I didn’t believe this when I read it. 60 Harvard students forced to withdraw for cooperating on an open book test? What the hell? Open book tests are for getting good academic numbers. They’re the KFC of academia.
Like those “please pass” SATs, they’re the hot popcorn of the intellect, even for grade schoolers.
Slate reports from its hilariously titled “There Is No Harvard Cheating Scandal”-
What’s the point of prohibiting students from working together? If the students in “Introduction to Congress” act as these test rules demand when they move into the workforce, they’ll be fired. Outside of academia, teamwork is the rule. Collaboration is widely hailed as a primary factor in creativity and problem solving. It’s the reason Pixar’s offices are designed to foster, in Steve Jobs’ words, “forced collisions of people” from different departments.
In this case, it’s the test’s design, rather than the students’ conduct, that we should criticize. In allowing students to consult a wide variety of sources, the Harvard exam was looking to assess something deeper than how well they could memorize and recall facts. Judging from some leaked questions, the test seemed to be designed to measure how students could think about some of the contradictions inherent in American government. (An essay question began, “Do interest groups make Congress more or less representative as an institution?”) But if you want to determine how well students think, why force them to think alone?
Well, what's the point of being an individual and having your own name? According to Slate, the students should be “celebrated” for cooperating on a question which is at Ultra-Dummy level for anyone who can read and understand what they’re reading. How in the name of partisan politics could that be a hard question? This is a measure of “how students could think”? Are they kept in containers between classes? Do they read the news?
Since these are the people who are going to be screwing up the planet in future, is there any basis for raising this bar above its current one inch above the floor level? How dare anybody not understand such a basic question?
What, are they supposed to be hired in classes, too? This is what they get for all that money, a ridiculous imitation of a basic education? Has Harvard become yet another processing factory, coming up with more bland academic cheddar?
They thought they were allowed to cooperate. What comes next, building communal nests and laying eggs?
“Teamwork is the rule”. Sure it is. There are no careerists, no office politics, no withholding of information and privileged access to information in the United States workforce. What sort of damn mouthwash is this? You can almost hear the thunderous goosesteps.
Let’s get something straight, you fag ends-
In a real career, you can stick those jingles and all the frat crap in any part of your anatomy you like. That’s not the real story.
Employers tend to require more than groupthink from people they’re paying big money. They could go out and get the book themselves if they were expecting “open book finance” for example.
“Team” means “uncompetitive”. How do you feel about a career based on learning how to be uncompetitive? I ask because that’s what you’re getting, from the look of this farce. You also get the benefit of working with the dummies and the freeloaders. Great career training, Harvard. How the hell did anyone in one of the world’s top colleges even get the idea of doing this?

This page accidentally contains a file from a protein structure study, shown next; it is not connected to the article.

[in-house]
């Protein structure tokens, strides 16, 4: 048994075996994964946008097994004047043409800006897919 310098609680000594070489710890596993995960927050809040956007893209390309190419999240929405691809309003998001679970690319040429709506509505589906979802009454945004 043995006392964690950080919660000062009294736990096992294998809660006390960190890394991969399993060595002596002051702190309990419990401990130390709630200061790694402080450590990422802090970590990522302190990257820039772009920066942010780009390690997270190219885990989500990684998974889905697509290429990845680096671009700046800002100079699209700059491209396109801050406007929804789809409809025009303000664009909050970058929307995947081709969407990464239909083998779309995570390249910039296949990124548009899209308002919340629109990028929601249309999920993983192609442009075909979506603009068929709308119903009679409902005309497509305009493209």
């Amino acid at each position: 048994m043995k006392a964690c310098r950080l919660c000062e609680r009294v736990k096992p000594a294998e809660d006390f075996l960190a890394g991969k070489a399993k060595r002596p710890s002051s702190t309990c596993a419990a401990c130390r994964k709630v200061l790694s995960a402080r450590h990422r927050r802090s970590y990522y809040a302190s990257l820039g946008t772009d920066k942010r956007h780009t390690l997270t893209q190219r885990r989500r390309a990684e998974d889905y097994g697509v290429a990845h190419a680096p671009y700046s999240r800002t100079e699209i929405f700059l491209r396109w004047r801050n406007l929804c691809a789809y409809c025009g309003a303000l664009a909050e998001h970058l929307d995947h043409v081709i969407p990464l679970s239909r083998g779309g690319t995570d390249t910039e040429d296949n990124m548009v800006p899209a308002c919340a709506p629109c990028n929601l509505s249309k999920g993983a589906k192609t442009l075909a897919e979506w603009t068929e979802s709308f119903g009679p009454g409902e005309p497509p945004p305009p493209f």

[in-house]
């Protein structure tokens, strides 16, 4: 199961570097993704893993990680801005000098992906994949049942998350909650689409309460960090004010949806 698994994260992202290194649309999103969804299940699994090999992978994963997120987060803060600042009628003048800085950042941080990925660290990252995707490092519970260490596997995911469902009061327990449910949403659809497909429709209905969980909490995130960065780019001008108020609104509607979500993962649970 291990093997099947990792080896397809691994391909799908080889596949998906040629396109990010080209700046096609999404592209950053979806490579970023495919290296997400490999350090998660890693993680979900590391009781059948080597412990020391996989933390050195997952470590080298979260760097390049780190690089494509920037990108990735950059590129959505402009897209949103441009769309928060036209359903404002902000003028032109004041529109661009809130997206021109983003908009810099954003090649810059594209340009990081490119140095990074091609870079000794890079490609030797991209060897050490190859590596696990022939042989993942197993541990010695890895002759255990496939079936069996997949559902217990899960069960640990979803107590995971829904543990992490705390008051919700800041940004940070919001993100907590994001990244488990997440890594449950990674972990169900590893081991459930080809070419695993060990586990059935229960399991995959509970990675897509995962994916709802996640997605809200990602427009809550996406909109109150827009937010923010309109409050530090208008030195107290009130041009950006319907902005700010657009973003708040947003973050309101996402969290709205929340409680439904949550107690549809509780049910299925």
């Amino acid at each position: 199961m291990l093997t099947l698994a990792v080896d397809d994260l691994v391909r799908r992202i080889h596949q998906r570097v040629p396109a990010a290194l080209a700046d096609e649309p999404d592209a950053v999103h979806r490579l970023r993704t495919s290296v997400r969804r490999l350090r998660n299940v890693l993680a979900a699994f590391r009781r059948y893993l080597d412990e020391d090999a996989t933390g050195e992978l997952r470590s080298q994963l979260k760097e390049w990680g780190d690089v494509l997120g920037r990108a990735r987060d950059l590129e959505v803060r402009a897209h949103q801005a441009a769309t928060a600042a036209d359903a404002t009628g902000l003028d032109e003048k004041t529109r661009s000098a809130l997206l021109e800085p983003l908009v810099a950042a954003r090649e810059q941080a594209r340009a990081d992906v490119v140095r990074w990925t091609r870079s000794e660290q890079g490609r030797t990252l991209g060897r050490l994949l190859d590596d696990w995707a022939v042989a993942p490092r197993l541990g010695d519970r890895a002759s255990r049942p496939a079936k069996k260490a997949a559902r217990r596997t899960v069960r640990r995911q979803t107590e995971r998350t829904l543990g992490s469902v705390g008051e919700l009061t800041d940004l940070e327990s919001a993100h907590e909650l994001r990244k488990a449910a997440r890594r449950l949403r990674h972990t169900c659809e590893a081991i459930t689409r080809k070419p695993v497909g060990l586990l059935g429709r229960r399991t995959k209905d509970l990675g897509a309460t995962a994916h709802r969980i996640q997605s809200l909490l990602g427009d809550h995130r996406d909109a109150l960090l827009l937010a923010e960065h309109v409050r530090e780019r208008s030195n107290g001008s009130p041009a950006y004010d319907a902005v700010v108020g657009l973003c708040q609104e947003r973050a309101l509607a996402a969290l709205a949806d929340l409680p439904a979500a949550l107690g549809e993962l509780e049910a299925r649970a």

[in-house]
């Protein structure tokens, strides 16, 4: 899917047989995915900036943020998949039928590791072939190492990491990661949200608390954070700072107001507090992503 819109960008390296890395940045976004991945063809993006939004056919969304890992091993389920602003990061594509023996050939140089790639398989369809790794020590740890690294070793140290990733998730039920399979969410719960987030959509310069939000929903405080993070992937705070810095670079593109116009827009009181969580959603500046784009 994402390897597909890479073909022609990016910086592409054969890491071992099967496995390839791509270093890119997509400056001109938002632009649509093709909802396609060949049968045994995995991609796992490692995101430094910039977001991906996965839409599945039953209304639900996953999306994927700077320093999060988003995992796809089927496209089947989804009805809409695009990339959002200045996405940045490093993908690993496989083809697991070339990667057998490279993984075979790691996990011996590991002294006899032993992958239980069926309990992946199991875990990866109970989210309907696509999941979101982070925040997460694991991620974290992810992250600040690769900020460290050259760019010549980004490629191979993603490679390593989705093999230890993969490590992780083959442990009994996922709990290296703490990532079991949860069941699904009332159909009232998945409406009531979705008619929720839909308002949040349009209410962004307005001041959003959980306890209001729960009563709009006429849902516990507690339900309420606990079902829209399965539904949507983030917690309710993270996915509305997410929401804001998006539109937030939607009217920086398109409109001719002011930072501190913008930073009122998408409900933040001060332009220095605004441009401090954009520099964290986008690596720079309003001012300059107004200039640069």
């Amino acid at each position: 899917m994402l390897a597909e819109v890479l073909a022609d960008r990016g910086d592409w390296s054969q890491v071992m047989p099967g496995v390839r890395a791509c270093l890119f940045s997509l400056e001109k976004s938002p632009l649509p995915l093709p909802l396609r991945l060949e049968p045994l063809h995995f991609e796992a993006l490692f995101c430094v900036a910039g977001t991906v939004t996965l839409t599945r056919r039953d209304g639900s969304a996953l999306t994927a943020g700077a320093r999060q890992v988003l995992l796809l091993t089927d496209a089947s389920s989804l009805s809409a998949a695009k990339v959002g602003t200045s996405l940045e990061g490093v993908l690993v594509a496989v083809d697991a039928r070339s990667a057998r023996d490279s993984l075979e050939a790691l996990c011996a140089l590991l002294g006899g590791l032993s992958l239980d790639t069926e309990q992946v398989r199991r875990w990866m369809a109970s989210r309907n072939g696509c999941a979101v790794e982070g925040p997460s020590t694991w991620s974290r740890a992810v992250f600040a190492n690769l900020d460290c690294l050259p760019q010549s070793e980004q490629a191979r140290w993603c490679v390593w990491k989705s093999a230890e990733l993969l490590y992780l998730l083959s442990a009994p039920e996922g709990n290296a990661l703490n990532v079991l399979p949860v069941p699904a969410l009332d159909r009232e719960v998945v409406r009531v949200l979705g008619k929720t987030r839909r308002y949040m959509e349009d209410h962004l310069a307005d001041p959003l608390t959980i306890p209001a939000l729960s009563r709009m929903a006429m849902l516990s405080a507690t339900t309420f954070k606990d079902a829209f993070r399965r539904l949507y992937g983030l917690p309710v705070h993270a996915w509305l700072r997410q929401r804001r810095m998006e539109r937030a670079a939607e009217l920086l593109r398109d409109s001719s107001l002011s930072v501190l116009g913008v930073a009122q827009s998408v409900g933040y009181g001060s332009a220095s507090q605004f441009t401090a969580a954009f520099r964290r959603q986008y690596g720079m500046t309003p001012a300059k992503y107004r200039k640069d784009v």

The only positive I can see out of this woeful example of non-delivery of academic product is that it explains American media. This is why some rodent in a suit can get away with saying cutting taxes “won’t affect revenue”. It’s why constant denials are an accepted part of public debate- Because nobody’s literate enough to make the equation from someone denying an obvious fact and credibility of the denial.
Slate continues in its remarkably naïve, apparently Listerine-inspired way:
Outside of Harvard, these students won’t face many situations in which they’ll be prohibited from consulting with other people. … teaching people to work together is a critical skill.
Er, yeah. Particularly if you’re an ant or a termite.
Do you know how popular people who ask other people do to do their jobs for them are?
Do you know what social pariahs those who expect someone else to do their thinking for them are?
Do people advertise jobs for those who haven’t got a damn clue and ride on the backs of everyone else?
So the score so far is-
Personal ignorance and lack of effort is excusable if it’s called teamwork.
Harvard has students who don’t get a question as basic as that example.
It takes a class to understand the question and hack out an answer.
Very impressive. Global leaders of the future, too damn gutless or talentless to come up with their own answers to basic questions? Media making apologies for pure, undiluted inability to manage those questions?
Can’t you just see Einstein doing Relativity-
“Vell, vat does you zink E shouldt equal, already?”
“Big boobs… “
“Giggle, chuckle, belch”
“Ja, zat verks. Now vod about zer cube, zen?”
“She’s really cute.”
Tell yez what, Harvard- Come back when you either grow up or find another gig, like selling magazine subscriptions. This load of crap will never cut a damn thing. Even in theory, this incident should never have happened, and you know it shouldn’t have happened. This is brand suicide.
And Slate- You want to do apologia, pick a subject where you’ve got a chance of winning the argument.
This opinion article was written by an independent writer. The opinions and views expressed herein are those of the author and are not necessarily intended to reflect those of DigitalJournal.com